This was the stupidest meal I ever made, even though it worked out fine. When I was young and foolish, I invited a young man I was trying to impress for dinner. He liked liver. I didn’t. But I decided to make a liver dinner for him, despite never having cooked it or even knowing how it should taste.
Advice on cooking a liver dinner (don’t!)
I called my Dad and another liver-liking friend. One said cook it high and fast, the other said low and slow. I didn’t have a cookbook, or know anyone else I could consult. So I did both. Fast over high heat for a little while, then slow over low heat for a while. It looked horrible but, in my opinion, cooked liver always looks horrible. I can’t remember what else I made – fried onions, potatoes and vegetables maybe. I didn’t eat any of the liver. My young man did, and said it was good. What else could he say?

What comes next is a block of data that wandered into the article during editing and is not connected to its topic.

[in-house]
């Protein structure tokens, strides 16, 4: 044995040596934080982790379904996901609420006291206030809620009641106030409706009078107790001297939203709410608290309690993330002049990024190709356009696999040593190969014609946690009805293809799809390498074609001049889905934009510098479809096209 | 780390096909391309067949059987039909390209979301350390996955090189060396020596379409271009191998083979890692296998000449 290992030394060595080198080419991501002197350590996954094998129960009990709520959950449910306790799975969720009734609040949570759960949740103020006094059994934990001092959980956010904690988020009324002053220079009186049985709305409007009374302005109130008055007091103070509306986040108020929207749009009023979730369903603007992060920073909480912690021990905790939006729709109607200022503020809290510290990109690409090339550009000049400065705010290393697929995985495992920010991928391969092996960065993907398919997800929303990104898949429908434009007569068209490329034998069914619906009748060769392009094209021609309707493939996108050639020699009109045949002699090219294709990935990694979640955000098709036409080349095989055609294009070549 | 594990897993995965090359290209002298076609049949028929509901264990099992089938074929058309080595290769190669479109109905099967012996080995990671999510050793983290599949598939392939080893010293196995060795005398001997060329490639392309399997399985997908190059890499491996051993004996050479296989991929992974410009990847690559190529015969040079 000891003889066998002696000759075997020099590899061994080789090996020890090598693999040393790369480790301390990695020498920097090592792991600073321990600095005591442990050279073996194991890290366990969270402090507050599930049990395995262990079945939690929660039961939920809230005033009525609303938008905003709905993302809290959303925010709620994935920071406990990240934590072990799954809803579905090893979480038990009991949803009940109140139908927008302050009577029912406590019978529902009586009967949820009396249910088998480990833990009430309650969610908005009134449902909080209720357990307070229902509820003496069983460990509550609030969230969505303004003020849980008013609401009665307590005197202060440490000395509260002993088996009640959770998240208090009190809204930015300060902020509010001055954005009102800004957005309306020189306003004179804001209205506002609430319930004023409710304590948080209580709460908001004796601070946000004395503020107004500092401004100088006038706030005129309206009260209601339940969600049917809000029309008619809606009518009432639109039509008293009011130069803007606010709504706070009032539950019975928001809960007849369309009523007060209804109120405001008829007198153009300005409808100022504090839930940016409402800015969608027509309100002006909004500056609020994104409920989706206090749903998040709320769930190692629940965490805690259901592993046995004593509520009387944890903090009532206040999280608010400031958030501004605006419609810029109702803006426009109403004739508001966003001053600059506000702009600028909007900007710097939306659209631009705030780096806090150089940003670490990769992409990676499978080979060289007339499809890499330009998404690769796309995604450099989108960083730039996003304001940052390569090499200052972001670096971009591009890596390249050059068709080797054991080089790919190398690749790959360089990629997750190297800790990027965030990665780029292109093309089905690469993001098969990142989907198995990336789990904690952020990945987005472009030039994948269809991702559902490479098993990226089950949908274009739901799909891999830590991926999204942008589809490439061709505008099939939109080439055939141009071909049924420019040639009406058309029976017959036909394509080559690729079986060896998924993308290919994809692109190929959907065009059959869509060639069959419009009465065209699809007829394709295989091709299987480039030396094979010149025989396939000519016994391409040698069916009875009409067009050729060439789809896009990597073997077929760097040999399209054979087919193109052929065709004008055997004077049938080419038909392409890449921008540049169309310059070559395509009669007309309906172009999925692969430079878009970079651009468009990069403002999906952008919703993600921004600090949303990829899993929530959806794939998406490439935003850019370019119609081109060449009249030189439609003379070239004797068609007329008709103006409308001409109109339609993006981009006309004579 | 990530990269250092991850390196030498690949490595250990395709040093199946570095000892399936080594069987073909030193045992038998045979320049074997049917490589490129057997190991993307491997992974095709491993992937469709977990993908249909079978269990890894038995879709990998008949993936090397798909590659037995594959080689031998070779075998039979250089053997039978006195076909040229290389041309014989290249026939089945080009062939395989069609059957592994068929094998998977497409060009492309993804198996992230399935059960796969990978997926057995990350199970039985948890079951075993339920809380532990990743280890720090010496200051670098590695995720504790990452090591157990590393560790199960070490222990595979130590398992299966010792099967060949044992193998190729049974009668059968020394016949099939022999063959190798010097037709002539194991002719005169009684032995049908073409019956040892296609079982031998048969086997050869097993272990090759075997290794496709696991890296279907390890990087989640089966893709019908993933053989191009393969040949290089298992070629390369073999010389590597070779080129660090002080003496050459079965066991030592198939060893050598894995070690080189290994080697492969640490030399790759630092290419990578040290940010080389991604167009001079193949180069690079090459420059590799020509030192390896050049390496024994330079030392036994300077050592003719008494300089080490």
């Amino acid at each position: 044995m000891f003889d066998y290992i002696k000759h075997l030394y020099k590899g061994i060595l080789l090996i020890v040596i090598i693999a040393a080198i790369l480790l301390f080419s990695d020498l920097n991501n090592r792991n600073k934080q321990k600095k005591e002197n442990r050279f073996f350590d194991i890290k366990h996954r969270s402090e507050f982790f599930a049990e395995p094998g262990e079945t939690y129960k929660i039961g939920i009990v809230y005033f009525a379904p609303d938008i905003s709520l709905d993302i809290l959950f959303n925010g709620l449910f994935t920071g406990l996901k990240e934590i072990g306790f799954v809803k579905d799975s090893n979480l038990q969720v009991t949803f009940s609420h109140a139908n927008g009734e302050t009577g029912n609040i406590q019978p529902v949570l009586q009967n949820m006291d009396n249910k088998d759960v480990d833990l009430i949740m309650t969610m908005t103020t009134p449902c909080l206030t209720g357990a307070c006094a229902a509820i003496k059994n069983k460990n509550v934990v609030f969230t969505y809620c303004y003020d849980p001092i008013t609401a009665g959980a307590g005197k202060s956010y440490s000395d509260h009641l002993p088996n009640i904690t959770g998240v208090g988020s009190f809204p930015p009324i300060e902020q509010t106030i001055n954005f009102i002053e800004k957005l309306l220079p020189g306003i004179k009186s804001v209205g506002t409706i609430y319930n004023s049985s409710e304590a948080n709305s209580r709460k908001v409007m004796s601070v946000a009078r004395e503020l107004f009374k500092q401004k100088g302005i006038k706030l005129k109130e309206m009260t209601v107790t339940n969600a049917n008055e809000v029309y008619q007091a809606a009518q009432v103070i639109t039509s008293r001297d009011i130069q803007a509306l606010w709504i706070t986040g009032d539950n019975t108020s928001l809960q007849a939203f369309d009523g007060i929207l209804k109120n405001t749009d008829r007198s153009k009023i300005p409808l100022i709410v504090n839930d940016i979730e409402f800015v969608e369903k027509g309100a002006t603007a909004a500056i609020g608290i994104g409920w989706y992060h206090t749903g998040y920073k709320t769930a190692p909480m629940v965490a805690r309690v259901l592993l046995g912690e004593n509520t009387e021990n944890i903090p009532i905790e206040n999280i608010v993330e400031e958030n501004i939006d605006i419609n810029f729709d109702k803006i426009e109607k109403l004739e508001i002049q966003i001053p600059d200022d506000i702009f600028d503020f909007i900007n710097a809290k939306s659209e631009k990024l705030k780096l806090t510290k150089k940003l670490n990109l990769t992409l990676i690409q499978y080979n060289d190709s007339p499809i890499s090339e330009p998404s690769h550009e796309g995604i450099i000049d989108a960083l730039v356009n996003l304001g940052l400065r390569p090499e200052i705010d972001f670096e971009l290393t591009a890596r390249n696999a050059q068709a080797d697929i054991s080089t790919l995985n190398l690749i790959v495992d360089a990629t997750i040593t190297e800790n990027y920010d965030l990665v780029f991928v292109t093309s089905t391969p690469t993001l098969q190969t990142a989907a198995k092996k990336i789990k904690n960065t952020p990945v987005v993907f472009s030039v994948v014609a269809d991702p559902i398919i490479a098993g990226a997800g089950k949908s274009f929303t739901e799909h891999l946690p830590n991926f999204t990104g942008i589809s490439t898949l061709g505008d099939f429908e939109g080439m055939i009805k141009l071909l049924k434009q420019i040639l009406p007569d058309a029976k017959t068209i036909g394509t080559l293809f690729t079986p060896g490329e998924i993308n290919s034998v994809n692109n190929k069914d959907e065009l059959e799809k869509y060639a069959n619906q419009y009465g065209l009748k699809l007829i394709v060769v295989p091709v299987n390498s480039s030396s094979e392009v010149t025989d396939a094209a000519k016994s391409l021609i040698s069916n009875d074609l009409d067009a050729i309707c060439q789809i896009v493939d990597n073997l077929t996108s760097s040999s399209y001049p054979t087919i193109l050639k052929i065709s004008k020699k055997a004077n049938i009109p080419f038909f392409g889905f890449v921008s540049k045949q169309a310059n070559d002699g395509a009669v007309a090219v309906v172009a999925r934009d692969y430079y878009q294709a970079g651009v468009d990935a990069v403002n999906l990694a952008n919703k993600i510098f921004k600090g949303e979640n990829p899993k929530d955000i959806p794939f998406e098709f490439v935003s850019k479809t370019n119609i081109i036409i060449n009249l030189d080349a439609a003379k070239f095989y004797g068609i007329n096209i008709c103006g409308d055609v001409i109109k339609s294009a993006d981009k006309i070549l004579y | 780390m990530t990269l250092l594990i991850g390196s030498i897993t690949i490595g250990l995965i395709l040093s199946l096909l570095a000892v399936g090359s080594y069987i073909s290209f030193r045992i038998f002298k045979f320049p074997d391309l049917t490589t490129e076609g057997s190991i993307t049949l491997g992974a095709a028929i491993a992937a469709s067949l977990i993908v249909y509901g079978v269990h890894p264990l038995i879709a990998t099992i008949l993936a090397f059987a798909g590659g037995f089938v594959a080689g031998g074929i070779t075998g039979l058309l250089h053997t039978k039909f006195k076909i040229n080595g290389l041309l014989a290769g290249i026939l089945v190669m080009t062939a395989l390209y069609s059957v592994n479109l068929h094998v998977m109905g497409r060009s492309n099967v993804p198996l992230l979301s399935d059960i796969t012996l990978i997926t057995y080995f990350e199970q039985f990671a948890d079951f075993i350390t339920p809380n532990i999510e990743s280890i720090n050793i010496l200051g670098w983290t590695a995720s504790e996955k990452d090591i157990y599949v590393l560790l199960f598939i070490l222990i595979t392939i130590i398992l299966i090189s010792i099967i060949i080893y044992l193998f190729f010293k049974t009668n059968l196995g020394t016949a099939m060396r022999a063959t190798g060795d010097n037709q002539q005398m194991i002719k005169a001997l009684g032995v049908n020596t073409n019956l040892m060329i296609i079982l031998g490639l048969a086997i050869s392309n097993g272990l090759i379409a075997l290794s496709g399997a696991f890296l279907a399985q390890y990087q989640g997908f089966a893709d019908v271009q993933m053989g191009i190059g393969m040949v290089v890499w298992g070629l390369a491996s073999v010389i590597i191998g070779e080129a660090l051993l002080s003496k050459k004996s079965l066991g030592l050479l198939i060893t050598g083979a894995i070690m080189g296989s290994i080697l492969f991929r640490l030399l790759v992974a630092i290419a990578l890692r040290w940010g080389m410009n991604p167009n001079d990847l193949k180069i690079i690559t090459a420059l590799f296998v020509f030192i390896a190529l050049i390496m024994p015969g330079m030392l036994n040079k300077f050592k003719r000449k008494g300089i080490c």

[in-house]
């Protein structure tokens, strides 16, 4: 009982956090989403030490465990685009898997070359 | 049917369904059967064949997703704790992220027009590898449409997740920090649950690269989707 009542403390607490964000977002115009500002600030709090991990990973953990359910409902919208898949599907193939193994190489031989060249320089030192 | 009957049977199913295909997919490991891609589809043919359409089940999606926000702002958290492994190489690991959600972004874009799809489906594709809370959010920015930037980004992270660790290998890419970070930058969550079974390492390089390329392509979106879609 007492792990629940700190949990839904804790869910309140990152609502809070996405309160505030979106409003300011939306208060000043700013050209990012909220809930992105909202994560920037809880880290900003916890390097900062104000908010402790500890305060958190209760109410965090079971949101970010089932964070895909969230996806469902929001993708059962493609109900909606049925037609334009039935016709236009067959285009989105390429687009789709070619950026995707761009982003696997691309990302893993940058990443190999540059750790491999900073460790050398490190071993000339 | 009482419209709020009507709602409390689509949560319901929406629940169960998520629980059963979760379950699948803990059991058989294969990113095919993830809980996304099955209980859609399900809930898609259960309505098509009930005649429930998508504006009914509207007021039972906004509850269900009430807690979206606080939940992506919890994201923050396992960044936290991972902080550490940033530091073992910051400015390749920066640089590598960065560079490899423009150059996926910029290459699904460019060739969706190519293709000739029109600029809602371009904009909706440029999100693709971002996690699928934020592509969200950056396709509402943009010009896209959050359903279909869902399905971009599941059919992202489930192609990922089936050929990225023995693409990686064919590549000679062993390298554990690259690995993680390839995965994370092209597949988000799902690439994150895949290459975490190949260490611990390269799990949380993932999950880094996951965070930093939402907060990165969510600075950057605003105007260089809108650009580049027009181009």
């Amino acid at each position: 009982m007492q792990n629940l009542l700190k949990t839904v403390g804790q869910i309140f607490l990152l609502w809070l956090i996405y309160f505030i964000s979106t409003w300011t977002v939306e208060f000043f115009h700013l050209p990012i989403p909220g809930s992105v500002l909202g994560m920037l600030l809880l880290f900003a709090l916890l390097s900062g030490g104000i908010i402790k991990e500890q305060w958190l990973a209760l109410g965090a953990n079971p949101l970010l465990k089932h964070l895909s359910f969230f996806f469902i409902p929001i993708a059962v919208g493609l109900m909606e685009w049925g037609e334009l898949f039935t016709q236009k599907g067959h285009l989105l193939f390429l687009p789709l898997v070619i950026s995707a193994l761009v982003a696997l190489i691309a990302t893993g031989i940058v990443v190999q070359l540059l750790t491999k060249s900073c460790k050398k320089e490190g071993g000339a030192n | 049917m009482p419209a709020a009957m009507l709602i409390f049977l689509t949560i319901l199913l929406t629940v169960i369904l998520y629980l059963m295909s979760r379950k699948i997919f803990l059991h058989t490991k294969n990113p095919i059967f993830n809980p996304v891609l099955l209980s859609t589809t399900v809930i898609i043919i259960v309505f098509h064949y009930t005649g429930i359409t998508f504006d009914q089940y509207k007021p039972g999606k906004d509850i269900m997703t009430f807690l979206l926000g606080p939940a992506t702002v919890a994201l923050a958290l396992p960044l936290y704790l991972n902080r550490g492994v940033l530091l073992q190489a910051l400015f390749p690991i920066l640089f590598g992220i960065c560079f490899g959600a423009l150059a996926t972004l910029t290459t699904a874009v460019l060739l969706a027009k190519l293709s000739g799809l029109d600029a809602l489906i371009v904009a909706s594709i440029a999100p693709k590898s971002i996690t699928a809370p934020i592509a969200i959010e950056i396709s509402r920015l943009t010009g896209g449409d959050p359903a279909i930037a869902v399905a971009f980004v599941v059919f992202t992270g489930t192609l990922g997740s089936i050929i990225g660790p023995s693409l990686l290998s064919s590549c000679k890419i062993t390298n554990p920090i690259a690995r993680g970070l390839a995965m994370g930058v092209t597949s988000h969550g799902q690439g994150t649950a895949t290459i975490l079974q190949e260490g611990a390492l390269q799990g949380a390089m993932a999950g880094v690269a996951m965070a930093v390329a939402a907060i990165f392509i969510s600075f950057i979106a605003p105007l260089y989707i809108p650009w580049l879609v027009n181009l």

Thinking about that meal later, after I’d learned more about cooking and dating and dinner parties, I wondered what exactly I had been thinking. But it served as an illustration for me of a few key points about cooking, especially for others. Making him an edible meal from something I liked and knew how to cook would have impressed him just as much. Second, eating the food you cook is always the best way to know how the meal is. Third, a good cookbook is worth the investment for times when your dad isn’t around or you get conflicting opinions. My intentions were good, but the way I expressed them – well, I imagine he dined out many times on the story of that liver dinner.
My husband, who likes liver, says his favourite way to do liver and onions is to go to an old-style restaurant where they cook it on a regular basis.
Here’s how to cook liver and onions.